Housing Bubble 2 Hits Rough Spot in California

California Association of Realtors, Central Valley, San Francisco Bay Area, San Francisco County, Southern California, Central Valley, Sacramento County

by Wolf Richter

Tripped up by “eroding affordability and persistently low inventory.”

Pending home sales in California, based on signed contracts, fell 2.6% in October compared to a year ago, the fourth month in a row of year-over-year declines, after having dropped 6% in September, 3.5% in August, and 2.6% in July.

“A continued scarcity of housing inventory, which drove up home prices, may squeeze the market heading into the closing months of the year,” explained the California Association of Realtors (C.A.R.) in the report.

Of the three major regions, only the Central Valley booked gains.

San Francisco Bay Area: Pending home sales dropped 10.5% year-over-year in October, after having dropped 10.8% in September, 11.6% in August, 11.5% in July… the 13th month in a row of year-over-year declines. In the two counties that make up the core of Silicon Valley – the counties of San Mateo and Santa Clara – pending sales plunged 10.9% and 21.4%! San Francisco County was “the anomaly,” as the report put it, with pending sales jumping 15.1%.

Southern California: Pending home sales fell 7.3% after having fallen 7.1% in September, and 3.8% in August. In July, they’d still inched up 1.4%. The counties with the sharpest declines were San Diego (-11.4%), Riverside (-14.0%), and San Bernardino (-10.4%). But year-over-year declines also hit Los Angeles (-4.7%) and Orange (-4.9%).

Central Valley region: Pending home sales rose 5.1% year-over-year, driven by the 6.6% increase in Sacramento County, where pending sales had plunged 16.8% the prior month.

As the sharp reversal of the Sacramento data from September to October shows, pending home sales can be volatile. But if they start pulling long enough and hard enough in the same direction, they’re an indication of what actual sales might look like over the next few months. In the Bay Area, pending homes sales have been plunging in the double digits for months. And even Southern California is no longer immune.

What’s the biggest concern among brokers?

  • 44% cited “declining housing affordability/inflated home prices/rising interest rates.” The interest rate concern is fascinating because 30-year fixed-rate conforming mortgages are still quoted below 4%, which is historically low.
  • Another 30% of brokers cited a lack of available homes for sale as their biggest concern.
  • Others cited “a slowdown in economic growth, lending and financing, and policy and regulations.”

In a separate report on sales and median prices of single-family detached houses – not including condos and townhouses – C.A.R. blamed the decline in actual sales of houses (-3.4% in October compared to a year ago) on these factors:

As we enter the fall home-buying season, we’re seeing signs of the market slowing as eroding affordability and persistently low housing inventory cut into home sales.

Moreover, the looming tax reform bill that eliminates important incentives that help first-time homebuyers and existing homeowners will only further adversely impact the housing market.

The statewide median price – half sell for more, half sell for less – of single-family detached houses declined for the second straight month in October to $546,430, after a record August, and remains up 6.1% from a year ago. Active listings dropped 11.5% from a year ago:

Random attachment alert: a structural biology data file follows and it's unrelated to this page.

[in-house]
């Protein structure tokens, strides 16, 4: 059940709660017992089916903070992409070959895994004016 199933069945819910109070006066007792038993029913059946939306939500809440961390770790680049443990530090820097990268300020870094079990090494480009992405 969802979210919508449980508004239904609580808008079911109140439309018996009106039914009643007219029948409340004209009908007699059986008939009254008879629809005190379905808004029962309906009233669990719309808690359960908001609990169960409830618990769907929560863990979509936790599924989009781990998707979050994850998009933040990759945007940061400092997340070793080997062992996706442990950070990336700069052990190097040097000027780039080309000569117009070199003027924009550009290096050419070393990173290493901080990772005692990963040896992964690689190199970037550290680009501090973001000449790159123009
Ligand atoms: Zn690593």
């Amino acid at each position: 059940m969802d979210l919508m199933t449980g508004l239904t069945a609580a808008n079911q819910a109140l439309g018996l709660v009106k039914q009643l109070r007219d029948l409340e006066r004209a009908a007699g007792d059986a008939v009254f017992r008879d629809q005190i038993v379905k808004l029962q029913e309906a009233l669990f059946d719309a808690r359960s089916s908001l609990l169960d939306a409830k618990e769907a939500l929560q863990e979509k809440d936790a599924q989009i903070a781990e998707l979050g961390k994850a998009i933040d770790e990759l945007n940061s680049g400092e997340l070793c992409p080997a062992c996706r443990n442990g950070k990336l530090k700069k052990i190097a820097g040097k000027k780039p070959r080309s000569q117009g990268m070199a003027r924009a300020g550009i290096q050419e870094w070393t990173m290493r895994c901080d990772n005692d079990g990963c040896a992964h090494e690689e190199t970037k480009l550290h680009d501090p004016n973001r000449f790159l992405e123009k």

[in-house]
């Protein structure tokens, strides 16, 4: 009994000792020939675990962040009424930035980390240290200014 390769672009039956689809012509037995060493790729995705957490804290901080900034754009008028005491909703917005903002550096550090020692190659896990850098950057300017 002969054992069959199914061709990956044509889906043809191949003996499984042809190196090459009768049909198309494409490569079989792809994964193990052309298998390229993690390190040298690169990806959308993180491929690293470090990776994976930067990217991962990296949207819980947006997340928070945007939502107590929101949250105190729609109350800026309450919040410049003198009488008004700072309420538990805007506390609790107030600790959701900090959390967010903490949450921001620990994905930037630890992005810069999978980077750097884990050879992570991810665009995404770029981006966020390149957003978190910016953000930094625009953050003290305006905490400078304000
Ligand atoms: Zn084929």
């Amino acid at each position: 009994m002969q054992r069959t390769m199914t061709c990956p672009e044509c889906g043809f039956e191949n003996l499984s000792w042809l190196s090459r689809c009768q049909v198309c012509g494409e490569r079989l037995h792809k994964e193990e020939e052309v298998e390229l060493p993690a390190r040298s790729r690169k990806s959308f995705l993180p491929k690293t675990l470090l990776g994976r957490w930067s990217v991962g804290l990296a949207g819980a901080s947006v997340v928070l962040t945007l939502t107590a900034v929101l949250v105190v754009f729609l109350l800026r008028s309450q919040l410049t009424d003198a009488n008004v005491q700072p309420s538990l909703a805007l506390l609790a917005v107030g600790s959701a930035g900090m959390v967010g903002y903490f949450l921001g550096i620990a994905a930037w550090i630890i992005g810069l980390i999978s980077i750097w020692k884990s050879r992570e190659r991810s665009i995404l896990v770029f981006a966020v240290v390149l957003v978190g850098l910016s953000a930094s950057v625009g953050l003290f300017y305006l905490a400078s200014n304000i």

Since the beginning of the year, active listings have declined by more than 10% every month, and the number of available listings for sale has trended downward for more than two years.

At the current sales rate, unsold inventory dropped to 3.0 months’ supply in October, down from 3.4 months’ a year ago.

And the median price of single-family detached houses (not including condos and townhouses) has reached these levels, according to C.A.R. – the craziest ones in red:

But these are the median prices for single-family detached houses only. Condo and townhouses are not included. And that makes a difference. For example, in San Francisco condos outsell single-family houses by 60%. The median house price soared 13% in October year-over-year, to $1.59 million, after a record number of luxury home sales. But the median condo price fell a smidgen year-over-year to $1.13 million as a flood of new supply has been coming on the market [read… San Francisco House Prices Go Nuts, Condo Prices Stall].

Across California, listing prices of the homes under contract got cut more often: In October, 32% had their listing price reduced, up from 26% in September.

Sales above asking price have declined, and sales below asking price have increased:

  • 23% of pending sales were above asking price in October, down from 29% in September – at an average premium of 9%.
  • 46% of pending sales were below asking price, up from 28% a month earlier – at an average discount of 12%.
  • 30% sold at asking price, down from 43% a month ago.What gives? After years of surging prices, buying a home has moved out of reach for many households. And existing homeowners who have trouble moving up to a nicer place don’t put their current homes on the market. Hence the tight supplies of houses – but not of condos. This is causing some shifts in the dynamics of the market, with the condo market already showing signs of weakness in the pricing arena.

How much have home prices in Silicon Valley surged beyond the prior bubble peak? And by how much have household incomes inched up? Read… The Cities in Silicon Valley with the Biggest Housing Bubbles.

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